Criminal Courts and Magistrates under CrPC

When you are new to the legal field or you are just a layman trying to understand the complex criminal law system made by the British; I guess it is not easy to understand by following our legal text (I.E law books, acts etc). Here this article will discuss Criminal court and Magistrates, special courts, their scope and power, how the system works and some related topics as well, like appeal and review court under the shadow of Code of Criminal Procedure.

Criminal Courts in general

The first section that talks about the courts is section 6 of the Code of Criminal Procedure, 1898 (CrPC), this section is a bit tricky and confusing. Let’s find out why this section is tricky and made it clear with analysis. According to the text in the Code, it articulated;

6.  (1) Besides the Supreme Court and the Courts constituted under any law for the time being in force, other than this Code,

there shall be two classes of Criminal Courts in Bangladesh, namely:-

(a) Courts of Sessions; and

(b) Courts of Magistrates.

(2) There shall be two classes of Magistrate, namely: –

(a) Judicial Magistrate; and

(b) Executive Magistrate.

(3) There shall be four classes of Judicial Magistrate, namely: –

(a) Chief Metropolitan Magistrate in Metropolitan Area and Chief judicial

Magistrate to other areas;

(b) Magistrate of the first class, who shall in Metropolitan area, be

known as Metropolitan Magistrate;

(c) Magistrate of the second class; and

(d) Magistrate of the third class.”

Here, after reading this section, to understand it you may think about a school which provide primary, secondary and higher secondary education. So we can say, there are three classes(types, steps) of classes because here each class contains several classes, for example, the primary section contains five classes (class 1-5). Similarly, the court system has three classes (for the judicial matter) and subclassed according to the CrPC, and they are;

  1. The Supreme Court
    1. High Court Division
    2. Appellate Division
  2. Sessions Courts
    1. Session Judge Court
    2. Joint Session Judge Court
    3. Additional Session Judge Court
  3. Magistrate Court
    1. Chief Judicial Magistrate
    2. Magistrate of 1stclass (Judicial)
    3. Magistrate of 2ndclass (Judicial)
    4. Magistrate of 3rdclass (Judicial)

And 4. Executive Magistrates to settle or execute executive matters (non-judicial). here the session courts and the magistrate courts are exclusively criminal courts so we will focus on this in this article. [You may follow this link to know the complete structure of the legal system of Bangladesh.]

Now, think of the teachers of our school, the teachers of the primary section can be mentioned as assistant teacher on the other hand higher secondary section of the class may have lecturers or professor or for all of them there could be some special residential teacher and some other teacher to maintain the administration bedsides day to day teaching. Similarly, as we can see our code of criminal procedure has created such classifications like;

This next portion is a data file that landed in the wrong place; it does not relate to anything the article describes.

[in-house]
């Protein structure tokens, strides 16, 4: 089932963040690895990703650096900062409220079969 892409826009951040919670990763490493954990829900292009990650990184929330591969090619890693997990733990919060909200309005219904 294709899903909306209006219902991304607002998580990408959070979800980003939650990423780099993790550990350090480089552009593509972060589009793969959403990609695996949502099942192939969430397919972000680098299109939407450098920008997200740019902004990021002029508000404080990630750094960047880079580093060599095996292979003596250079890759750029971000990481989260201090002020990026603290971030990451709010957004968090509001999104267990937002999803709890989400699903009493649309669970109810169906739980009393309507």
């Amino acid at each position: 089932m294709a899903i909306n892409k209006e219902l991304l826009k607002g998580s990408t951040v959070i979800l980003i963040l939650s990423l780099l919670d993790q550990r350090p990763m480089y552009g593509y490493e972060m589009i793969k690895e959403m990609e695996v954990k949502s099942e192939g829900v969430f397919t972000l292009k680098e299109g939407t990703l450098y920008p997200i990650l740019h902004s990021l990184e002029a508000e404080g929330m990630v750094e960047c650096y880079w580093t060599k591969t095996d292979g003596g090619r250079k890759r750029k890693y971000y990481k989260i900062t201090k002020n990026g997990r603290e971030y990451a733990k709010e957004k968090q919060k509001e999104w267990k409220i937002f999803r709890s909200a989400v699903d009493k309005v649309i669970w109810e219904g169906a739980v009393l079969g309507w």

1. Judges (of session court)
  2. Judicial Magistrates
  3. Executive Magistrates
  4. Special Magistrate

It must keep in mind courts and judges are not the same, court is an office of a judge/magistrate on the other hand judges/magistrates (hereinafter mentioned as “judges”) are empowered to try/judge setting in such court / holding that office, the power of a judge depends on their court, a court defines the authority of a judge. A single judge can be empowered with several courts and it can be happen setting in the same physical office but his powers will change according to the title of the court. Furthermore, few courts of one class has mentioned together under the code which may seem like one single court but actually they are not, they are more likely a classification like our primary section of our school example, For example, Session courts and Magistrate court is not a single court but combination of courts and they are as follows;

  1. Sessions Courts
    1. Session Judge Court
    2. Joint Session Judge Court
    3. Additional Session Judge Court
  2. Magistrate Courts
    1. Chief Judicial Magistrate (a 1st class magistrate)
    2. Magistrate of 1stclass (Judicial)
    3. Magistrate of 2ndclass (Judicial)
    4. Magistrate of 3rdclass (Judicial)

Generally, each district has these court named the same in addition, metropolitan cities have similar courts with the same power but with slightly different name and structure, they are as follows,

  1. Metropolitan Sessions Courts
    1. Metropolitan Session Judge Court
    2. Metropolitan Joint Session Judge Court
    3. Metropolitan Additional Session Judge Court
  2. Metropolitan Magistrate Courts
    1. Chief Metropolitan Magistrate
    2. Magistrate of 1stclass (Judicial)

Here is a side by side comparison for both types of court.

The Court of Sessions;